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[598d] and that there is nothing that he does not know1 more exactly than anybody else, our tacit rejoinder must be that he is a simple fellow, who apparently has met some magician or sleight-of-hand man and imitator and has been deceived by him into the belief that he is all-wise,2 because of his own inability to put to the proof and distinguish knowledge, ignorance3 and imitation.” “Most true,” he said.

“Then,” said I, “have we not next to scrutinize tragedy and its leader Homer,4 since some people tell us that these poets know all the arts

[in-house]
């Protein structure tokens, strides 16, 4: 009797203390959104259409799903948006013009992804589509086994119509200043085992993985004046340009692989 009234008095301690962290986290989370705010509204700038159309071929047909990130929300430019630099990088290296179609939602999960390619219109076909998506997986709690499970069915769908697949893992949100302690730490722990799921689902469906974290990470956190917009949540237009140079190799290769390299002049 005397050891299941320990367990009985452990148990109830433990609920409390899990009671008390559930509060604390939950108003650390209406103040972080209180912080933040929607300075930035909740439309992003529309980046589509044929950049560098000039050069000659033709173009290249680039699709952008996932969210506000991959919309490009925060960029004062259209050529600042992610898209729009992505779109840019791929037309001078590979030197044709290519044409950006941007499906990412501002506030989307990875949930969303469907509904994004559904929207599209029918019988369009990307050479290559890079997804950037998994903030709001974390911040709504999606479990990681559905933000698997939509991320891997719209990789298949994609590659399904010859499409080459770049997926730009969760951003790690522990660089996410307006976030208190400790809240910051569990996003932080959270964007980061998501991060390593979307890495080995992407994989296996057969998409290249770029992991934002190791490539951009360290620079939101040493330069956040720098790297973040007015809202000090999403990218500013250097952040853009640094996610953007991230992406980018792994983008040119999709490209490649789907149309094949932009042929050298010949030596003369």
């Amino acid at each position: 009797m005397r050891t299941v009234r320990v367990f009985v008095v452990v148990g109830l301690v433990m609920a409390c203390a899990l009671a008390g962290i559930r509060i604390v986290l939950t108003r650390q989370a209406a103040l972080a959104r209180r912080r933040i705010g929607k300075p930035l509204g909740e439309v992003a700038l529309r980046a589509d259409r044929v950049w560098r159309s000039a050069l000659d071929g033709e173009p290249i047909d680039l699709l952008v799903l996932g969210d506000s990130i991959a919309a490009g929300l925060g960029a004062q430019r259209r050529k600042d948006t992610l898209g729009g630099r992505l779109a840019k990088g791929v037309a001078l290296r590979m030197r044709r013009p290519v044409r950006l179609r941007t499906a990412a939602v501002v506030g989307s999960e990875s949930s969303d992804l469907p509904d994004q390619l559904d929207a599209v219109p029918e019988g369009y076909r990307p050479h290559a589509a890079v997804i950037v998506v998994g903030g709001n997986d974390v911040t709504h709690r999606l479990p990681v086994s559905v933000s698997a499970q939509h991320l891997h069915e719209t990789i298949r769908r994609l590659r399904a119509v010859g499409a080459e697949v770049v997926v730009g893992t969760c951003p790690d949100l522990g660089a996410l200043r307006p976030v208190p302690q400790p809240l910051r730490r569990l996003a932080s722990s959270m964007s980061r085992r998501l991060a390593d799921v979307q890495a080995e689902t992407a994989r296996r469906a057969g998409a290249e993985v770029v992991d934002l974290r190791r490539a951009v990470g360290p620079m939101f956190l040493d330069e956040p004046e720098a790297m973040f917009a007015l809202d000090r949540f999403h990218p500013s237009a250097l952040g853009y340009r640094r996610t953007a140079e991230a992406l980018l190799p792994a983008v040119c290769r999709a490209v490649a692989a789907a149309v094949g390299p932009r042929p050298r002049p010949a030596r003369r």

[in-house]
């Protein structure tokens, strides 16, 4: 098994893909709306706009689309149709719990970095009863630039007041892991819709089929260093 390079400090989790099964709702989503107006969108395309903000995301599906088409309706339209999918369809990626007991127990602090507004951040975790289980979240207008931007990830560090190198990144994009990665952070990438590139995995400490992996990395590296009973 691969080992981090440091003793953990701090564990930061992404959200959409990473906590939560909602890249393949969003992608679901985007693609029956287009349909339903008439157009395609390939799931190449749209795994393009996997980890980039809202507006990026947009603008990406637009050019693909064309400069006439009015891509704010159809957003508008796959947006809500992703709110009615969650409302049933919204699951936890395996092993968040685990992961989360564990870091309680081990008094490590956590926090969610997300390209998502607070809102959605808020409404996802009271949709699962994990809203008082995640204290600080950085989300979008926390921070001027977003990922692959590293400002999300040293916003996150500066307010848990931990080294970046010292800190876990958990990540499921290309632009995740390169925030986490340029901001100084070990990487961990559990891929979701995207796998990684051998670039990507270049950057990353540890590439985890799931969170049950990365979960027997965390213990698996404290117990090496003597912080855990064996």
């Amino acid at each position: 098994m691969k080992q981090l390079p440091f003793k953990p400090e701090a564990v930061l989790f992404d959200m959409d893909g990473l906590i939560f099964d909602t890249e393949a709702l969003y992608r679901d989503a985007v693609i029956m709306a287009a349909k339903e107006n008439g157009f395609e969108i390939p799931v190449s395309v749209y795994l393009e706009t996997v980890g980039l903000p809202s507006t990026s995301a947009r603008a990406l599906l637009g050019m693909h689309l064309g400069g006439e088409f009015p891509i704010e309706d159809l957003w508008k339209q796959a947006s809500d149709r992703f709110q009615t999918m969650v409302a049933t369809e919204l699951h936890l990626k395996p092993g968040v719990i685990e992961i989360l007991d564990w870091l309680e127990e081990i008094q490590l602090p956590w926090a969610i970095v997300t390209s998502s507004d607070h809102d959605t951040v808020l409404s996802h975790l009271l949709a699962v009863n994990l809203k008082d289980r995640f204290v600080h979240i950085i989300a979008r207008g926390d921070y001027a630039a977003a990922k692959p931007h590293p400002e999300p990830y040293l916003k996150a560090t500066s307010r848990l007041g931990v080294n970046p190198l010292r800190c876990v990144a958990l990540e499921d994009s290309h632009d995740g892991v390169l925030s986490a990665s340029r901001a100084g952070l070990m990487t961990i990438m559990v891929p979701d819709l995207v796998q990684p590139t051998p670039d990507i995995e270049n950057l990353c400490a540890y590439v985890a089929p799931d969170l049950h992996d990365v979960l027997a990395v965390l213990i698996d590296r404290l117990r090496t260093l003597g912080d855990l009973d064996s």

1 Cf.οὐδενὸς ὅτου οὐχίCharm. 175 C,οὐδὲν ὅτι οὐAla. I 105 E, Phil. 54 B, Phaedo 110 E, Euthyph. 3 C, Euthydem. 294 D, Isoc.Panegyr. 14, Herod. v. 97.

2 πάσσοφος is generally ironical in Plato. Cf. What Plato Said, p. 489, on Lysis 216 A.

3 For ἀνεπιστημοσύνην Cf. Theaet. 199 E f.

4 For Homer as tragedian cf. on 595 B-C, p. 420, note a.

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